How Chemotherapy Damages Your Body: Physical Changes
Earlier, we talked about chemotherapy causing secondary cancer and how important it is to question your oncologist (if you’re using chemotherapy and/or radiation). It’s also important to discuss how chemotherapy damages your body.
This post is only about the physically noticeable changes that occur because of chemotherapy. Please read part 2 also, How Chemotherapy Damages Your Body: Internal Damage.
Now before you read this and think I have an issue with doctors, let me make this clear. I’m very thankful there are some wonderful doctors out there. And most of them have their patient’s best interest in mind.
So I’m not talking negatively about doctors, they are just taught what the pharmaceutical companies want them to learn. And unfortunately natural products can’t be patented which means Big Pharma doesn’t make any money from plants, organic food, or any other product that occurs naturally; which means they don’t have an interest in funding medical schools to teach about those things.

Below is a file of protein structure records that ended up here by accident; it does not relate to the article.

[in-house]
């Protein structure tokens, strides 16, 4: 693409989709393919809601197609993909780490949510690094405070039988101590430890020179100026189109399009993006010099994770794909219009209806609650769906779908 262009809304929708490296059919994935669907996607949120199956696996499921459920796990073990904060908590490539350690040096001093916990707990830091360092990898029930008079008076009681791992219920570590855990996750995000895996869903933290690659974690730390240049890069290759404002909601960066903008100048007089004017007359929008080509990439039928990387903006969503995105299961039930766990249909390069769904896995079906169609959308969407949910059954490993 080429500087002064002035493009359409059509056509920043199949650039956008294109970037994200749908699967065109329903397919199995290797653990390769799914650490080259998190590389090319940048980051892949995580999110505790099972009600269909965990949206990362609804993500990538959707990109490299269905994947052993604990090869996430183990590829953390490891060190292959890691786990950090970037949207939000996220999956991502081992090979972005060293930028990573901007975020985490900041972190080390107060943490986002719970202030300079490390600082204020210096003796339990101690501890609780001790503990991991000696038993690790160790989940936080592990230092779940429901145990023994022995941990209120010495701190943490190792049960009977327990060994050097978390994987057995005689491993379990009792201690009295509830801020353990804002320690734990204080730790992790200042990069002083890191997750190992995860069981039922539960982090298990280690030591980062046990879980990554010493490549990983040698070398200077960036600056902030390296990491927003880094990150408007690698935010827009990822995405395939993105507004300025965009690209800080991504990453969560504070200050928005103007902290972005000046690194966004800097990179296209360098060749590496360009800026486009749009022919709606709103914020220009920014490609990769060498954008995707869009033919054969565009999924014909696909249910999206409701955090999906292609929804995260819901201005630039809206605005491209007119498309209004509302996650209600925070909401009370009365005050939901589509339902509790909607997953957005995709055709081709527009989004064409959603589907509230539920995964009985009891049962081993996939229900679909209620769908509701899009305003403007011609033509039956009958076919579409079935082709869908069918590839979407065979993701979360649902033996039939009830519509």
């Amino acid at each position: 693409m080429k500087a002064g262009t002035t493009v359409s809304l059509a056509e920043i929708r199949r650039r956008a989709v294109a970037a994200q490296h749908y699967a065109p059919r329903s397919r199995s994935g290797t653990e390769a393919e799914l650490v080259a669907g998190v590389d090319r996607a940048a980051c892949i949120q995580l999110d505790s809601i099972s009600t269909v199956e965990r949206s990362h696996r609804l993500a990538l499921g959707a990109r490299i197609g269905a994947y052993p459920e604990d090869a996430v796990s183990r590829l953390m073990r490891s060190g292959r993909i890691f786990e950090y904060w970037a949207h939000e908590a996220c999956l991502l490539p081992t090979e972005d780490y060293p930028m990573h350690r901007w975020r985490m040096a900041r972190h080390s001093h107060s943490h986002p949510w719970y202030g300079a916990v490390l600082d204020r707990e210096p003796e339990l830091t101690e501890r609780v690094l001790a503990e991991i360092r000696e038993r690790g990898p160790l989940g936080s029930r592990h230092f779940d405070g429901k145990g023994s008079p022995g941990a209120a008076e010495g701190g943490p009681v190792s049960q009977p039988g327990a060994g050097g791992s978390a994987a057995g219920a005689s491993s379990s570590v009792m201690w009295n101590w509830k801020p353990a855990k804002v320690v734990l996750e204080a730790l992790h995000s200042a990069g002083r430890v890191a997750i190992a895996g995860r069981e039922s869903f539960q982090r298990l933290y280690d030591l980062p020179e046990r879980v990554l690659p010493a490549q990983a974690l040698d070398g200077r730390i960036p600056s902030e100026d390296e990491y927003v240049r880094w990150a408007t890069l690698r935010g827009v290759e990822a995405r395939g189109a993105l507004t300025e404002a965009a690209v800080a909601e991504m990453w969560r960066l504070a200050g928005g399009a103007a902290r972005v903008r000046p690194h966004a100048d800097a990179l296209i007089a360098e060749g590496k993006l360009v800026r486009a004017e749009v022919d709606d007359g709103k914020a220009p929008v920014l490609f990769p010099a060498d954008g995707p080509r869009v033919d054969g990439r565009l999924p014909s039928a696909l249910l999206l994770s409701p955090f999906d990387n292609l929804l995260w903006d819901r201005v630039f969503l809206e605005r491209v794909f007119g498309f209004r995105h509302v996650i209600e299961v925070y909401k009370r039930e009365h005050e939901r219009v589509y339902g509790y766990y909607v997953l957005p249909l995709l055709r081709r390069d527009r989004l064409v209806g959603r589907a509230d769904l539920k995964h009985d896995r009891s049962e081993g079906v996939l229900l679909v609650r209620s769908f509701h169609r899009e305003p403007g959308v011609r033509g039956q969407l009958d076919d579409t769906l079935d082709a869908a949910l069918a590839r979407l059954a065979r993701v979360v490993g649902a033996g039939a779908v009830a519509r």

As I said, most oncologists, and doctors in general, care greatly for their patients, but they aren’t taught about how important nutrition is especially while a person has cancer.
Which really breaks my heart – most cancer patients wouldn’t suffer as badly from the side effects of chemo and would heal from the cancer quicker if they knew what to feed their body and what not to.
And since most people aren’t actually told what chemotherapy does to their body, I feel like it’s important you get that information.